Written by Barry Dysert (last updated October 22, 2018)
In order to get to Narration, press the Win key, type (without the quotes) "Settings", and press Enter. Click the group with the heading "Ease of Access." By default, the Ease of Access settings come up with the Display settings selected, so you want to click "Narrator," which appears about halfway down on the left side of the window: (See Figure 1.)
Figure 1. Choosing Narrator in the Ease of Access Center.
There are a lot of settings you can configure for Narrator. For starters, you can choose to have Narrator start and stop with the shortcut key sequence Win+Ctrl+Enter so that you don't have to go into Settings to turn it off and on. You can have Narrator start before or after sign-in. You can customize Narrator's voice by choosing one of the built-in voices or by adding more voices. And regardless of what voice you choose, you can set its speed, pitch, and volume.
Narrator can be fine-tuned to speak just what you need spoken—not too much and not too little. You do this by enabling or disabling from the following choices:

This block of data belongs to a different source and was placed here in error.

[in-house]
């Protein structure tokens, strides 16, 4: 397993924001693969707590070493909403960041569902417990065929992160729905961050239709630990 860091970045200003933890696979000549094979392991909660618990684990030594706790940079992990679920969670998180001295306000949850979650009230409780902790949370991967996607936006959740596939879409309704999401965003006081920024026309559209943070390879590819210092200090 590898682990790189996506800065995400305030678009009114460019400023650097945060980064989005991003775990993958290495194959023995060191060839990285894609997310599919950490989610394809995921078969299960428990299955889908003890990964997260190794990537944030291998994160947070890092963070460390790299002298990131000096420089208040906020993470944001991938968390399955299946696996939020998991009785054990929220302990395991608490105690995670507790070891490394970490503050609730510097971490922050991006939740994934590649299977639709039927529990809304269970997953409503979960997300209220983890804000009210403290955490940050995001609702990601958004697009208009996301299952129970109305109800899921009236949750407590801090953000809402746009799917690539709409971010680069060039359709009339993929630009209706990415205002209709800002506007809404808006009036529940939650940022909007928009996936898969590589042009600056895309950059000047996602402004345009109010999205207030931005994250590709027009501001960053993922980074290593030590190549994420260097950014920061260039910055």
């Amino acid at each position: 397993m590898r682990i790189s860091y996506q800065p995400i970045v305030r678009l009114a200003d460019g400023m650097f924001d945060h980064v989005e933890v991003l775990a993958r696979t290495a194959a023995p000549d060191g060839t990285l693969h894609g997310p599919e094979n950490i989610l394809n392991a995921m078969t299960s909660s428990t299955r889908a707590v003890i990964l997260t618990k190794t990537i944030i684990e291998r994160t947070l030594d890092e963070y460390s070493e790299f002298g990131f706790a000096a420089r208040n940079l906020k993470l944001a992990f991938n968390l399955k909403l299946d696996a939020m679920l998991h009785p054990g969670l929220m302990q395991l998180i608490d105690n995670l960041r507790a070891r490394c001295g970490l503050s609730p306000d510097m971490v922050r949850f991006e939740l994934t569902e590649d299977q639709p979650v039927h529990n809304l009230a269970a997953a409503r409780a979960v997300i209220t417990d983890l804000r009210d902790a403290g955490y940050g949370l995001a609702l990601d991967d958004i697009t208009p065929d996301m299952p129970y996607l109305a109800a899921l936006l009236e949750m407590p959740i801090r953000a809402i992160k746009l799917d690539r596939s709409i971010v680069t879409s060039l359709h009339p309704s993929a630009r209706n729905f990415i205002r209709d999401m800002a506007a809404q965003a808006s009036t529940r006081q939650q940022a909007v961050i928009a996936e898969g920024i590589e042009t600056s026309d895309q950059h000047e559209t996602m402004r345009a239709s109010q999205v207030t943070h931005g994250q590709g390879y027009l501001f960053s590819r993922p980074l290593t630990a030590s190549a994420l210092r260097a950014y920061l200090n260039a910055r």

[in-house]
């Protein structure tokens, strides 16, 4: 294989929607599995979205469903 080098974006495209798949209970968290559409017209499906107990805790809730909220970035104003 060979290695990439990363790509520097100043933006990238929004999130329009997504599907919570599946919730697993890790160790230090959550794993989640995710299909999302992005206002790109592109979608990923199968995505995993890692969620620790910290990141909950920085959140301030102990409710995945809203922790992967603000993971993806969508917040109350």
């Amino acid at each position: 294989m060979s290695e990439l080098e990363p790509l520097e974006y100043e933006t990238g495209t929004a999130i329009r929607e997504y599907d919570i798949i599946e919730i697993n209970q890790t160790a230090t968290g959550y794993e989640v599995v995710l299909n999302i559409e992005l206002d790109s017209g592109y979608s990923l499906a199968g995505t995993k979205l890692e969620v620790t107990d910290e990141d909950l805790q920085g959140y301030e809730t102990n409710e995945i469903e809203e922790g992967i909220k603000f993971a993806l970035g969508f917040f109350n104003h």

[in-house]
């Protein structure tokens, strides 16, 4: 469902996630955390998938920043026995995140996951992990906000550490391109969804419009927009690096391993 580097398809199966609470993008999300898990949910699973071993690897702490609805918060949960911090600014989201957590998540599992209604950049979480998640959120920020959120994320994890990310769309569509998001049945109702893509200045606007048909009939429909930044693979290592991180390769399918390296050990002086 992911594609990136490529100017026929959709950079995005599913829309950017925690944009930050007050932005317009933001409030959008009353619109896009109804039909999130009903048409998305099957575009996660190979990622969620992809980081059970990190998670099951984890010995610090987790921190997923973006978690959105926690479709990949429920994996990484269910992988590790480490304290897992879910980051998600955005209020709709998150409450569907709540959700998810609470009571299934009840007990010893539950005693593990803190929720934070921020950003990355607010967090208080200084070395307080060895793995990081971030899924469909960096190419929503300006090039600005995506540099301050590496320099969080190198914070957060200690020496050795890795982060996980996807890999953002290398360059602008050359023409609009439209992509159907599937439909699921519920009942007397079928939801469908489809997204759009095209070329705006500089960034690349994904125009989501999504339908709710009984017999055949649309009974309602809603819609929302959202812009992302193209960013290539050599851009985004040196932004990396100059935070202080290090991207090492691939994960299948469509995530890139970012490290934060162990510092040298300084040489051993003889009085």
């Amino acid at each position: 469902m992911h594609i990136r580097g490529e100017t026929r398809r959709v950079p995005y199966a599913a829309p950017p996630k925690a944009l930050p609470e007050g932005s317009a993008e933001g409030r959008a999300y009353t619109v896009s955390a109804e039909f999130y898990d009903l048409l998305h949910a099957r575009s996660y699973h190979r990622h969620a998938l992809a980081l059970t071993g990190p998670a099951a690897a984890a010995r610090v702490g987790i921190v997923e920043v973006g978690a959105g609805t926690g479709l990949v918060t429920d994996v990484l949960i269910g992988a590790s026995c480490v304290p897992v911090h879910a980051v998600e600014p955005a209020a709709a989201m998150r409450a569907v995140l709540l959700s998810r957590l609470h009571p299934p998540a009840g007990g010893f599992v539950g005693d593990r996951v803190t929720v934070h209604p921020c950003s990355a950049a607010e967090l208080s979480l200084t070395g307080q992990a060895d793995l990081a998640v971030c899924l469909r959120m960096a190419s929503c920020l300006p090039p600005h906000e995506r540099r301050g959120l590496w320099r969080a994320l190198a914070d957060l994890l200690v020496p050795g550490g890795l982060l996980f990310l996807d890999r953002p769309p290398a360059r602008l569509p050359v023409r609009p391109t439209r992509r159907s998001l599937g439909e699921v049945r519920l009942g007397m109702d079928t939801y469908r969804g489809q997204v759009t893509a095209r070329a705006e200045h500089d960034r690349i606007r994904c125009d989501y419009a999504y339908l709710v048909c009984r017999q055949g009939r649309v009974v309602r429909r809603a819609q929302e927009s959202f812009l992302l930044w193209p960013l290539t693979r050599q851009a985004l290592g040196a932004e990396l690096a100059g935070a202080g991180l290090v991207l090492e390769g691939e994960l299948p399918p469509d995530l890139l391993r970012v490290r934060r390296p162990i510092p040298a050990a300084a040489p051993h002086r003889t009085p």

Hear characters as you type
Hear words as you type
Speak Narrator errors
Hear audio cues when you perform an action
Hear hints on how to interact with controls and buttons
There are six levels of detail that Narrator provides about text, and you can select which level of detail is right for you. They range from "Text only" all the way up to "Layout and animation info."
There are also six context levels that Narrator provides for buttons and other controls. They range from "No context" all the way up to "Full context of old and new controls."
You can adjust the order of context reading for buttons and other controls by setting it to either before or after the controls.
Narrator has its own cursor, which is a graphical representation of where Narrator is focused. You can choose to show or disable the Narrator cursor. You can also have the text insertion point follow the Narrator cursor when on editable text, and you can sync the Narrator focus and system focus. It's also possible to read and interact with the screen using the mouse.
There is a braille system to Narrator, but as of this writing it's still in beta release, so I'll wait until it's out of beta before writing anything about this system.
A final pair of settings allow you (1) activate keys on the touch keyboard when you lift your finger off the key, and (2) lock the Narrator key so you don't have to press it for each command.
This tip (13576) applies to Windows 10.
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